5. Tipping: Tipping is appreciated but not always expected. In restaurants, it’s customary to leave a tip of around 10% if service is not included in the bill.


  1. Health Precautions: Make sure your vaccinations are up to date, and consider getting vaccinations for diseases like yellow fever and typhoid, depending on your travel plans. Carry mosquito repellent and use it to avoid mosquito-borne diseases like malaria.
  2. Travel Insurance: It’s highly recommended to have comprehensive travel insurance that covers medical emergencies, trip cancellations, and other unforeseen events.
  3. Safety in Numbers: When exploring unfamiliar areas, it’s safer to travel with a group or hire a local guide, especially in remote or less touristy regions.
  4. Stay Informed: Keep up to date with local news and travel advisories before and during your trip. Mozambique has experienced political and security issues in some regions, so stay informed about the current situation.
  5. Avoid Night Travel: It’s generally safer to avoid driving at night due to poor road conditions, limited visibility, and potential security concerns.
  6. Beware of Petty Crime: While violent crime is relatively low, petty crime like pickpocketing and theft can occur, especially in crowded areas or markets. Be cautious with your belongings and avoid displaying expensive items like jewelry and electronics.
  7. Water and Food Safety: Stick to bottled water and avoid consuming food from street vendors that may not meet proper hygiene standards.
  8. Beach Safety: Pay attention to local advice and signage at the beaches, especially regarding strong currents and undertows. Swim in designated areas, and be cautious when the sea is rough.
  9. Emergency Numbers: Familiarize yourself with emergency contact numbers for local authorities and medical services. The emergency number for police in Mozambique is 112.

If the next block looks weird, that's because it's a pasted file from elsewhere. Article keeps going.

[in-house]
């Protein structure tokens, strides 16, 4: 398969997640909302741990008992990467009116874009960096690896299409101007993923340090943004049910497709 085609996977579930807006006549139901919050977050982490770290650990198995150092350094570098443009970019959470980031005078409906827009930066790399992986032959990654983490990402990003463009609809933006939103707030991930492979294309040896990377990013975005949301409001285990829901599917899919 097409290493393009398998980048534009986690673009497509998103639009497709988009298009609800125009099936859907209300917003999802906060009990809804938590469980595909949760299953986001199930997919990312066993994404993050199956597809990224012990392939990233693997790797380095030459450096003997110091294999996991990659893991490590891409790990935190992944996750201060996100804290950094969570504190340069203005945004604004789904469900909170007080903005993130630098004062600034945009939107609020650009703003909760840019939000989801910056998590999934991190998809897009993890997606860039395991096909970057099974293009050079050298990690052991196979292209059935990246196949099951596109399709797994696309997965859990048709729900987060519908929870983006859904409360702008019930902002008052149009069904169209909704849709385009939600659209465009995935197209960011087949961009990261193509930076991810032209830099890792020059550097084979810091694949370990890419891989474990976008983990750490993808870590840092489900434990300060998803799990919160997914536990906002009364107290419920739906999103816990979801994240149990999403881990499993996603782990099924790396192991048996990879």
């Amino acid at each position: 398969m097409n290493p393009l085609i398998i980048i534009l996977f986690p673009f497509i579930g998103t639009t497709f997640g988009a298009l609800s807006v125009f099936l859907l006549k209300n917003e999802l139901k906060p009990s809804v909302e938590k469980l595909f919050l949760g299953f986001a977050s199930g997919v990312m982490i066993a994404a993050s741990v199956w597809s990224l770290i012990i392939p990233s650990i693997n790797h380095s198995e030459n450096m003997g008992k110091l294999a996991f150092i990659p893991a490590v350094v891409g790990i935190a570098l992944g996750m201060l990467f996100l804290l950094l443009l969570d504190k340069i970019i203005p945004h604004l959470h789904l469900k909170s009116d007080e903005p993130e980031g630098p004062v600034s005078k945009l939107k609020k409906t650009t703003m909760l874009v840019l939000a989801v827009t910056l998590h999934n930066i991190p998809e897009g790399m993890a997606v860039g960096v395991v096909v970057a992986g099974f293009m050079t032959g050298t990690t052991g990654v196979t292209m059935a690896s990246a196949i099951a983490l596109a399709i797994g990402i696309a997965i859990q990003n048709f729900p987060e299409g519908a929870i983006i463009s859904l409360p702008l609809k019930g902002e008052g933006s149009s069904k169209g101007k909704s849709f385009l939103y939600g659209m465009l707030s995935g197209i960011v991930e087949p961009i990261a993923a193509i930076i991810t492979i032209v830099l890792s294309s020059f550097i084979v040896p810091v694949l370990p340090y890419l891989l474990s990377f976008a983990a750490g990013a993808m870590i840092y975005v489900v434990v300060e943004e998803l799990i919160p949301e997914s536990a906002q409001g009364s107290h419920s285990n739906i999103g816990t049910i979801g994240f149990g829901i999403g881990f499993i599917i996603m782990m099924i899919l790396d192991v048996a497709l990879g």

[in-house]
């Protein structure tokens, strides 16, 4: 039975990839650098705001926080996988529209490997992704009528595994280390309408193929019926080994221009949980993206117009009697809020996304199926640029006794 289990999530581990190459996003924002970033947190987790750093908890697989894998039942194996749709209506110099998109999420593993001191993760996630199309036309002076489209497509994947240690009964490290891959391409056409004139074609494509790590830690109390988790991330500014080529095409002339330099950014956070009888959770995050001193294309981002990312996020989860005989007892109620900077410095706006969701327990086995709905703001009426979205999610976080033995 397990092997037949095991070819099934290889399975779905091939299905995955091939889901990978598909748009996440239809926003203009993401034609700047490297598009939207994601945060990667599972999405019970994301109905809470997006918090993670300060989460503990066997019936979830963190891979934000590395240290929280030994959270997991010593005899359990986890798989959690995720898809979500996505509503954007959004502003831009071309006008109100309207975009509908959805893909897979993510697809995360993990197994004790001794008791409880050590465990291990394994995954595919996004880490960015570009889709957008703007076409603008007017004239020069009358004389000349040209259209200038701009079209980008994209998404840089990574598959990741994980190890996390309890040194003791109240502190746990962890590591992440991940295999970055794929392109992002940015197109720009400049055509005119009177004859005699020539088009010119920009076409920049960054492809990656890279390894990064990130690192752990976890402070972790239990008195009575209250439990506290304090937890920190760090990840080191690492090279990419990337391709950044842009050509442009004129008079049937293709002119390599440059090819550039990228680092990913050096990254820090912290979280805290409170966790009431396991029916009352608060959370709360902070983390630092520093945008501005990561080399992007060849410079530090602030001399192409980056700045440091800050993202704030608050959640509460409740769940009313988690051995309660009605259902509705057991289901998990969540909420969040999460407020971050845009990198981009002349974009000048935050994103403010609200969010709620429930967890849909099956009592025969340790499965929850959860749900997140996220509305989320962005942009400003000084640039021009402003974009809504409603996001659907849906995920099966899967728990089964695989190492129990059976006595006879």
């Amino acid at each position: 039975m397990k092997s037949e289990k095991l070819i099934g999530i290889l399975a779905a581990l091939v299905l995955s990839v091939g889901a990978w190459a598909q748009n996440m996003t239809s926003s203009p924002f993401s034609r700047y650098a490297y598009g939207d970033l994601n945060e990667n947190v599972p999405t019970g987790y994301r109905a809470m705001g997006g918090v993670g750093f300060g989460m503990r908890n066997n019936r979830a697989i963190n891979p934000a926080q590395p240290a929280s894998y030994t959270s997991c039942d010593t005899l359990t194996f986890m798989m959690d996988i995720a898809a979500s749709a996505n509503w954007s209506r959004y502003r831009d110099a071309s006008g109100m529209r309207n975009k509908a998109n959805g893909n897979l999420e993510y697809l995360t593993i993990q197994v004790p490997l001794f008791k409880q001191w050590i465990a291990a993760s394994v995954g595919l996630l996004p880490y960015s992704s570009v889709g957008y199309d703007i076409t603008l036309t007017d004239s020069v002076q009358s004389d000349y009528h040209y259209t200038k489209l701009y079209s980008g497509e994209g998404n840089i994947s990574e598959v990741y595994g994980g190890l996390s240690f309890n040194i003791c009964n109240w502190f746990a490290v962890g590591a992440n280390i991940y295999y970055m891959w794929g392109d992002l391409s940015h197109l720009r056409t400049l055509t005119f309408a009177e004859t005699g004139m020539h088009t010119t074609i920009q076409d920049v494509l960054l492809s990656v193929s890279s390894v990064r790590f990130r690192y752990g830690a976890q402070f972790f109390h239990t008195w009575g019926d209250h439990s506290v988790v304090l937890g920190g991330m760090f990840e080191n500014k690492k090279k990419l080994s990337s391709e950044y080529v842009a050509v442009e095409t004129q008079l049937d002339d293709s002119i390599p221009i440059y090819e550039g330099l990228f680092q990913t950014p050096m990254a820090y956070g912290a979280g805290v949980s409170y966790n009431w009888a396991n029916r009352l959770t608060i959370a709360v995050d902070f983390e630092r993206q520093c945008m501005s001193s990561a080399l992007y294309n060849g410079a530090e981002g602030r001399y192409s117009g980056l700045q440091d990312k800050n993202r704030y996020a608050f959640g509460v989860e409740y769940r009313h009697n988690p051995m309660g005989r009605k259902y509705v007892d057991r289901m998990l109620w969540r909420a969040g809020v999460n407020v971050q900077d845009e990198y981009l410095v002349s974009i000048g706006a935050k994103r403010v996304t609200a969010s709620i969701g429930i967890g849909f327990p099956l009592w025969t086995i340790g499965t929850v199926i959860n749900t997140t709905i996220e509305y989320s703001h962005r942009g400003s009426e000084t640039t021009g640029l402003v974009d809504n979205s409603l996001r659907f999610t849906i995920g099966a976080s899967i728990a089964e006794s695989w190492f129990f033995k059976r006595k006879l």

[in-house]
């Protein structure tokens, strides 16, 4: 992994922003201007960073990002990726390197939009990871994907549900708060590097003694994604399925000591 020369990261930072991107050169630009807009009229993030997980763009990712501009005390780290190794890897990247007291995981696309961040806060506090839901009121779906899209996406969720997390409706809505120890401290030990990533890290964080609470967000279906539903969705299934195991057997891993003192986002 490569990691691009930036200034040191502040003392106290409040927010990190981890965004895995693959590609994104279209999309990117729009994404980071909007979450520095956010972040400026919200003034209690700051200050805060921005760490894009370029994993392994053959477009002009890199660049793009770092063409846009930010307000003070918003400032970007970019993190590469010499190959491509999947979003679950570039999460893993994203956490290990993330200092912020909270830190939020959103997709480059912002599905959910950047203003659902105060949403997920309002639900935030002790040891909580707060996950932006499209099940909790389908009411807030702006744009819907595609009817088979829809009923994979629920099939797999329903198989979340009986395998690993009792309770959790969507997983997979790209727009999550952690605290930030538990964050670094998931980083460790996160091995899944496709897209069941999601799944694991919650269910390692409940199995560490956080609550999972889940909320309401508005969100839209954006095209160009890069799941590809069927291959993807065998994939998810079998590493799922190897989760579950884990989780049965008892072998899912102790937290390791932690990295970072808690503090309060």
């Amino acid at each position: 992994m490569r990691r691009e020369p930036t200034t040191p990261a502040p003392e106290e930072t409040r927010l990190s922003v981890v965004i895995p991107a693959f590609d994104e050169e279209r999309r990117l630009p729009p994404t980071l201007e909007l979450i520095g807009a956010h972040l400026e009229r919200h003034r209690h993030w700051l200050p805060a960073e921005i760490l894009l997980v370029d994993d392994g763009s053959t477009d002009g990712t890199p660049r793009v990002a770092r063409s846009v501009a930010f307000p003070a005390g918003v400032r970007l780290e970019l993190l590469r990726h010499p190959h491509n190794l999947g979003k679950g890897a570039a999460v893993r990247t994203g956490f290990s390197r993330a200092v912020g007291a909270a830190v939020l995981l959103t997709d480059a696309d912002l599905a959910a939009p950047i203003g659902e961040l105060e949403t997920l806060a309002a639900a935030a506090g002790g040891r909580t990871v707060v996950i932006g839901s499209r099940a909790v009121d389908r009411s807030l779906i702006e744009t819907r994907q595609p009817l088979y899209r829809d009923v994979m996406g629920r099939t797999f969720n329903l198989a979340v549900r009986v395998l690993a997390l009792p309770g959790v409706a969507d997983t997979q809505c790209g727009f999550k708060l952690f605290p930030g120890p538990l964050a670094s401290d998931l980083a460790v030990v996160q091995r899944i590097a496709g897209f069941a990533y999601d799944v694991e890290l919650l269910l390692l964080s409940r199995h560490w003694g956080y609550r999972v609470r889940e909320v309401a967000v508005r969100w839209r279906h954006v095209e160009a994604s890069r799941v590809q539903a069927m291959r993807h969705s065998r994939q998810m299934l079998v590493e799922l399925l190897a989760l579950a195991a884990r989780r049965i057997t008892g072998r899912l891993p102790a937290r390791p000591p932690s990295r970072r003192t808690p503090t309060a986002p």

10. Travel Documents: Keep your passport, visa, and other important documents secure at all times. Make photocopies or digital copies of these documents in case of loss or theft.

By respecting the local culture and staying informed about safety considerations, you can have a fulfilling and safe experience when traveling to Mozambique as a tourist. Additionally, it’s advisable to check the most recent travel advisories from your government’s official website before your trip for the latest safety information.


In conclusion, a journey to Mozambique promises an unforgettable blend of natural wonders, cultural richness, and warm hospitality. Whether you seek the serenity of its pristine beaches, the thrill of wildlife encounters in its national parks, or the vibrant rhythms of its diverse communities, Mozambique offers a unique and immersive experience. As you explore this remarkable destination, you’ll not only discover its beauty but also connect with its people, creating lasting memories that will keep you coming back for more. Mozambique invites you to explore, engage, and embrace its treasures, leaving you with a deep appreciation for this enchanting corner of Africa.